Motion sickness is a nausea caused by the body perceiving motion of its surroundings. The inner ear detects this motion and sense signals to the brain that the body is off balance. The brain then tries to balance the body, which is already in balance. The resulting hyper-correction causes nausea.
Common forms of motion sickness include:
- car sickness (false perception of body movement, resulting from car moving horizontally on the ground)
- air sickness (false perception of body movement, resulting from air vessel moving vertically in the air)
- sea sickness (false perception of body movement, resulting from sea vessel moving sinusoidally along the waves).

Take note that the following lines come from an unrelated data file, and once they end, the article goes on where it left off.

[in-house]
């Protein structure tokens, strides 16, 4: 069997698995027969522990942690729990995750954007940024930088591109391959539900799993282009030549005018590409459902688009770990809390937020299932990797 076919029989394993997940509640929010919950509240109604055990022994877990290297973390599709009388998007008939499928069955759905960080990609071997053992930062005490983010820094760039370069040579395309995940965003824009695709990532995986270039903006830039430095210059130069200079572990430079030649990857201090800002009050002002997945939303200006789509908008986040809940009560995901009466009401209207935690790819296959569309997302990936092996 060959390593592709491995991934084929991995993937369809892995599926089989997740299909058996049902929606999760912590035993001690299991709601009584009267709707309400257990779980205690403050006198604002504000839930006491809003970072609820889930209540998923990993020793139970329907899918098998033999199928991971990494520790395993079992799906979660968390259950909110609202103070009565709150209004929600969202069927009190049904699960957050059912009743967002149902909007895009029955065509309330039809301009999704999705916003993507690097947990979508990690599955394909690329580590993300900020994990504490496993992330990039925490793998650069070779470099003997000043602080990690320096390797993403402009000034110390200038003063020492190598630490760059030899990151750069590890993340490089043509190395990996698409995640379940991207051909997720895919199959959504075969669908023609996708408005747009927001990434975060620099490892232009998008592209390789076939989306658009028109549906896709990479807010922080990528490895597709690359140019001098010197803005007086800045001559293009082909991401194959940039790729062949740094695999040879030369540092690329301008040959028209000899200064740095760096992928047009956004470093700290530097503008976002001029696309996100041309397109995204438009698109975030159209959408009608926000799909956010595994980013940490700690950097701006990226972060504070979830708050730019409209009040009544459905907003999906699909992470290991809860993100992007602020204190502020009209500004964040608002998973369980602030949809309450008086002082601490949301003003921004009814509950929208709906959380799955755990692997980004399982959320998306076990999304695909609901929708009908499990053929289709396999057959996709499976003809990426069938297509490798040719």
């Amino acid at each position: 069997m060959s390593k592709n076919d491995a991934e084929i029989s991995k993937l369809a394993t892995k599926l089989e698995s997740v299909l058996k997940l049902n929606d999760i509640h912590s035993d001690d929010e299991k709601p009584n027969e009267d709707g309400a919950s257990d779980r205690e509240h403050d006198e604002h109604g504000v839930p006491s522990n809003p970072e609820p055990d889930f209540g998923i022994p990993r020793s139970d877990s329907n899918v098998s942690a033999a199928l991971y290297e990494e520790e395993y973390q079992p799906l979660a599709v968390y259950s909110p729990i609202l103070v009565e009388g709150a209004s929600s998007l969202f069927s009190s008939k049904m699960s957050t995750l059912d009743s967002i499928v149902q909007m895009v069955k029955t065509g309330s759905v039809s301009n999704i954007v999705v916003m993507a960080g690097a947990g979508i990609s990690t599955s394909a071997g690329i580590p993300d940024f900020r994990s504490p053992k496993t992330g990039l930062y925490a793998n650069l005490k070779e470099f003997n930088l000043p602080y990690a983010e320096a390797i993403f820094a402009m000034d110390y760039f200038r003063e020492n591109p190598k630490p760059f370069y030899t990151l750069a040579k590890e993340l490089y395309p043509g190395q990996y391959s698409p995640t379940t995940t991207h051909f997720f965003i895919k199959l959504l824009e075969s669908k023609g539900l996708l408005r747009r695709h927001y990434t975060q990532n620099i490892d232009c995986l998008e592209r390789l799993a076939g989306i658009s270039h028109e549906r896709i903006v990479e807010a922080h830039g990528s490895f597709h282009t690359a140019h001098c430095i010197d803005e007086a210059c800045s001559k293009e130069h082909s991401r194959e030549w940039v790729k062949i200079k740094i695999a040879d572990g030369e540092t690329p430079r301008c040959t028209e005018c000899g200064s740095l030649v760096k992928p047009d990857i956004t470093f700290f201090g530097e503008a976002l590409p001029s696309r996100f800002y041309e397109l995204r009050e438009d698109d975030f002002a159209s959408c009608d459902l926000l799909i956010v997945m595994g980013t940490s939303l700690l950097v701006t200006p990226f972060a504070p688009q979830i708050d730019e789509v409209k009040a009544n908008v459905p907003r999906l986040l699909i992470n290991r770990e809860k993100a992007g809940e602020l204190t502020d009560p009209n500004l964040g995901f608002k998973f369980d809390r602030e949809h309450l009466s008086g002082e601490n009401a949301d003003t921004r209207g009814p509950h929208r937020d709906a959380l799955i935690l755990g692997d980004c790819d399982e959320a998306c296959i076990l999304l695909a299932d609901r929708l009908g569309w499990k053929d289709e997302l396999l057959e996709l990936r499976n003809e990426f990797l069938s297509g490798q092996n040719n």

- vertigo (perception of body falling when body is still)
- gravity sickness (perception of body falling experienced by astronauts returning from weightlessness)
- decompression sickness (colloquially known as the bends) (perception of body flying away, experienced by deep sea divers relieved from heavy pressure)
It is not clear if motion sickness is genetic and evolutionists cannot explain its evolutionary advantage. Scientific tests are inconclusive whether animals without ears, such as fish and amphibians, suffer from motion sickness, despite being very sensitive to motion.